According to Jane McCurley, chief nursing executive for Methodist Healthcare System, the hospital's employees have been "cursed at, scream at, threatened with bodily harm, and even had knives pulled on them."

    Hospitals introduce measures to protect their workers

    In response to the growing violence, many hospitals are implementing new measures to help protect their workers.

    For instance, Cox Medical Center Branson plans to add panic buttons to the identification badges of up to 400 employees. According to the hospital, staff members can use the button to alert security guards if they are having trouble with a patient or someone else. The button will activate a tracking system to help security find the staffer who needs help.

    Ashley Blevins, a nurse at the hospital, said, "It's nice we have the chance to press our button and security knows exactly where we are and if we end up having to chase a patient down they'll know where our last location is."

    A similar system was tested at CoxHealth's Springfield hospital last year, AP/Modern Healthcare reports, and Alan Butler, the health system's director of safety and security, said the panic buttons "fill a critical void."

    "Personal panic buttons are one more tool in the battle to keep our staff safe and further demonstrate this organization's commitment to maintaining a safe work and care environment," Butler said.

    States and other organizations are also working to provide resources to protect health care workers. For instance, the Idaho Department of Health and Welfare and the Idaho State Police have plans to increase security at hospitals if needed, and the Missouri Hospital Association offers training to help workers recognize and de-escalate potentially dangerous situations.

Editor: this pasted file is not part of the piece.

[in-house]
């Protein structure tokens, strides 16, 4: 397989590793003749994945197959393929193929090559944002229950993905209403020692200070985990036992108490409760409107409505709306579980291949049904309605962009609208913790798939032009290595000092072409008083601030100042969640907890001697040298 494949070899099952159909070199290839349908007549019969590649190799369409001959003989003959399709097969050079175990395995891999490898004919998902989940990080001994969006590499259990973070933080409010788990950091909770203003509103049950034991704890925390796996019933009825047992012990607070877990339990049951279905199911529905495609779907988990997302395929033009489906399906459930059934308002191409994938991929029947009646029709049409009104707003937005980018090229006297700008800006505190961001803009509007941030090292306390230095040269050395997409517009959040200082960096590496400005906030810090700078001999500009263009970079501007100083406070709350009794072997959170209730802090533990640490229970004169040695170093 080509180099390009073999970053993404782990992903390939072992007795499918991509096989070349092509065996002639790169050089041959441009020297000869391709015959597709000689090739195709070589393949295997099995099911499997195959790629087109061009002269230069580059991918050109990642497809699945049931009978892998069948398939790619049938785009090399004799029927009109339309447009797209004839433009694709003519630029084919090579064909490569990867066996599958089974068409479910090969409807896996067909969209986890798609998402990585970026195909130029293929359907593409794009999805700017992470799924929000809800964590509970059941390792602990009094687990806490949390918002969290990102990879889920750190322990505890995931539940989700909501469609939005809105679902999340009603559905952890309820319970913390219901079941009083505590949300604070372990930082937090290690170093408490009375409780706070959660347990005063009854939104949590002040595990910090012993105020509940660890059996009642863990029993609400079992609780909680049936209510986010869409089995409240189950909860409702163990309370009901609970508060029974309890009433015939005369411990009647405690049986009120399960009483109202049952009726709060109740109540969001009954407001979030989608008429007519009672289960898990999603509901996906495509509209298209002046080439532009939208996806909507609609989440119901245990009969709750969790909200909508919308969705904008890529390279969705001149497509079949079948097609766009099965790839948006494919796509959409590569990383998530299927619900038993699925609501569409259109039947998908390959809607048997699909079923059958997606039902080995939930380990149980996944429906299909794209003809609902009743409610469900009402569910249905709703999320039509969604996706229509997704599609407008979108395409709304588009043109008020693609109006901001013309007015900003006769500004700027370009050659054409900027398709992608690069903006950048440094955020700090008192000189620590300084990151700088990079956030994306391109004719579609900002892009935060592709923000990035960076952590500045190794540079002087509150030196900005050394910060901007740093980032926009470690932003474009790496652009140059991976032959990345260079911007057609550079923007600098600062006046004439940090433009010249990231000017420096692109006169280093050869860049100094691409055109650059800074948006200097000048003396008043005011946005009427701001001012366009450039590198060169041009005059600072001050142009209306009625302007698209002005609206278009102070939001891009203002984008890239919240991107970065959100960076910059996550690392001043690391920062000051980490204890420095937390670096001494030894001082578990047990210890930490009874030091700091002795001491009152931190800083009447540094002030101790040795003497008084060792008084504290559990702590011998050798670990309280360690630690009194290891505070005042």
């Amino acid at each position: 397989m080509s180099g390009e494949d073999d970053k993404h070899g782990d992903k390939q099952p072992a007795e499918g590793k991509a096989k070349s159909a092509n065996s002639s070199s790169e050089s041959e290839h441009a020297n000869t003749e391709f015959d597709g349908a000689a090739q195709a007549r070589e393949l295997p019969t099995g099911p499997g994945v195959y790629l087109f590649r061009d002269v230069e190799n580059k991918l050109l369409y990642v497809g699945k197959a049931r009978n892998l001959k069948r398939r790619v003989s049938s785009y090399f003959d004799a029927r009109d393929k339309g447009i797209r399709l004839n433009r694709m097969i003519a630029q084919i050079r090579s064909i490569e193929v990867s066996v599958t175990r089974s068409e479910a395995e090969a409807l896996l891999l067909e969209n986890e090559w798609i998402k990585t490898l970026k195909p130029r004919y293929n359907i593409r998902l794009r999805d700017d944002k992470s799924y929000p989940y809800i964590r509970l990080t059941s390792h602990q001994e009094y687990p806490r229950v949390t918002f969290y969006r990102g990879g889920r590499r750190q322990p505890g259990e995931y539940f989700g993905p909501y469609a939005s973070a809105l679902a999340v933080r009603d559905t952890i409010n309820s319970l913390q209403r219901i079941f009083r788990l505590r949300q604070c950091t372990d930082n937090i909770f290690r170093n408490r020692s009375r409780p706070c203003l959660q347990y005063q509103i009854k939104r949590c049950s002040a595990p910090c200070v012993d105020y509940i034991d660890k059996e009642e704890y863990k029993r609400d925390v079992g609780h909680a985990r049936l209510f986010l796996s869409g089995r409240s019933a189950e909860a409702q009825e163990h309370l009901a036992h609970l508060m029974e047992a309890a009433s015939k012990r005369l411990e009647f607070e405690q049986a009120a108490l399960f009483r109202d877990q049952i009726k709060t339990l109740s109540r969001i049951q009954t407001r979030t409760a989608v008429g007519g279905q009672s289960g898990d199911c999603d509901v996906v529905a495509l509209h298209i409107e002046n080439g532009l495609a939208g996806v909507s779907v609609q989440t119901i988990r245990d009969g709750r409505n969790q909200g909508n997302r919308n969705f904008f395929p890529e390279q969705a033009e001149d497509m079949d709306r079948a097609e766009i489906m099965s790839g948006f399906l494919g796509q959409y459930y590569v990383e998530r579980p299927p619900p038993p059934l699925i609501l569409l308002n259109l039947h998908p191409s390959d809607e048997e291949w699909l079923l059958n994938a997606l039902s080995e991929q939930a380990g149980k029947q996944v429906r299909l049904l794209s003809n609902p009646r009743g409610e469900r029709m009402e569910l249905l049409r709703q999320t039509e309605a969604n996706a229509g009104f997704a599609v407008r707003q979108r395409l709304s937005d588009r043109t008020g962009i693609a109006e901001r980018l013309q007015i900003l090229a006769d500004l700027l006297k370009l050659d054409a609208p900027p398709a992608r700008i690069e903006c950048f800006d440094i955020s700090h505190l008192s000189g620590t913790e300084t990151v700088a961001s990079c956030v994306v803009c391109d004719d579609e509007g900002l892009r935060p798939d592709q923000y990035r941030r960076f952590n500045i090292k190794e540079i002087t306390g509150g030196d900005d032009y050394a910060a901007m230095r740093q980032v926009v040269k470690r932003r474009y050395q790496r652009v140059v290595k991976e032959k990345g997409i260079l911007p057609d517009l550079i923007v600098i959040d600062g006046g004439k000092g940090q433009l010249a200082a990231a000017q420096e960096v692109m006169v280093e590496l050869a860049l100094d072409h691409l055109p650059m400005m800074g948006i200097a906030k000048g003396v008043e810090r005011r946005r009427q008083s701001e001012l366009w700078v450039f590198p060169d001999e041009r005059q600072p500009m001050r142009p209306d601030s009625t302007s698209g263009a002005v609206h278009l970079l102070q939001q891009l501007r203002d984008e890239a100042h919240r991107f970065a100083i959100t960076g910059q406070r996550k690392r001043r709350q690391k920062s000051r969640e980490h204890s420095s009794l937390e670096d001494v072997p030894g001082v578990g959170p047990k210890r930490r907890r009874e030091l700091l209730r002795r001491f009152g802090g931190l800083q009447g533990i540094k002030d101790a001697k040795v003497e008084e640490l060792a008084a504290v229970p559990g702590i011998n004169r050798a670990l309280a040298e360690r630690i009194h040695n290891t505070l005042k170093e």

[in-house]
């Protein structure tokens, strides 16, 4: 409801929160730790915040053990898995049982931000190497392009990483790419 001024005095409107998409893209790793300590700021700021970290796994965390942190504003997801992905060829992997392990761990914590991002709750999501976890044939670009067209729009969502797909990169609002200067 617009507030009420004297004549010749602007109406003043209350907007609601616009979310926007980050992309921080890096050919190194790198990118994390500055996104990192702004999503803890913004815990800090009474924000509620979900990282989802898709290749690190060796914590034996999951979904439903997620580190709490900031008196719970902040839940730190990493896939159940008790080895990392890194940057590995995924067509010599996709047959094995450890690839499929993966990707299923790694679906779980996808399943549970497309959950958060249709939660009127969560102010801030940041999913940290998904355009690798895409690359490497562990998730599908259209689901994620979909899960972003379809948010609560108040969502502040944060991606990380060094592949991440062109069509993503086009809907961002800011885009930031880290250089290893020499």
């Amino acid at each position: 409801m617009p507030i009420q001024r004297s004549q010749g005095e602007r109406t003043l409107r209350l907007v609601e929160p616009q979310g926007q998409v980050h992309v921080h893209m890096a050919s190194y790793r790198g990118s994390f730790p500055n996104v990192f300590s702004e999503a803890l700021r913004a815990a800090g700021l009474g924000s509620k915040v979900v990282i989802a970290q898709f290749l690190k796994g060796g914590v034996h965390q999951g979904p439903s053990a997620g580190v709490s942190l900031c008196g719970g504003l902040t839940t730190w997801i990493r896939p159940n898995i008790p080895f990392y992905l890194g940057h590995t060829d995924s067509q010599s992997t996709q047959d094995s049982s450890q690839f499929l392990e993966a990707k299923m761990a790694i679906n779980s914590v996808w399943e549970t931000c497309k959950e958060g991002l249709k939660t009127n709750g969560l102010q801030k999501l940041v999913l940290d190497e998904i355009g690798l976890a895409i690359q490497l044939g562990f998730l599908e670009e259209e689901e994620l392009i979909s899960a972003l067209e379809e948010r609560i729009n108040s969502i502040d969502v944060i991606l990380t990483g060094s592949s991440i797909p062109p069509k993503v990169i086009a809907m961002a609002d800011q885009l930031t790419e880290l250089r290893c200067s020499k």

However, many providers say they are more concerned about people who are spreading misinformation rather than patients who believe it.

    "We're not frustrated with the misinformed," Whitlock said. "We're frustrated with those who propagate the misinformation because it's costing people their lives."

    Separately, Keller said physicians are "not mad at the patients, they're angry at the folks who are spreading the misinformation—those folks absolutely bear responsibility for the deaths and disability we're seeing." (AP/Modern Healthcare, 9/29 [1]; AP/Modern Healthcare, 9/29 [2]; Mark, Washington Post, 9/30)

    Strategies to stop workplace violence before it occurs

    Download the infographic

    violence

    Workplace violence is common in health care settings around the world. In many regions, incidents of violence are on the rise. Yet despite the increase in point‑of‑care violence, many health care leaders are unsure of the best way to address this complex issue. While disruptive behaviour and violence cannot be prevented outright, these four steps detail how to make frontline staff feel safe—and actually stay safe—at work.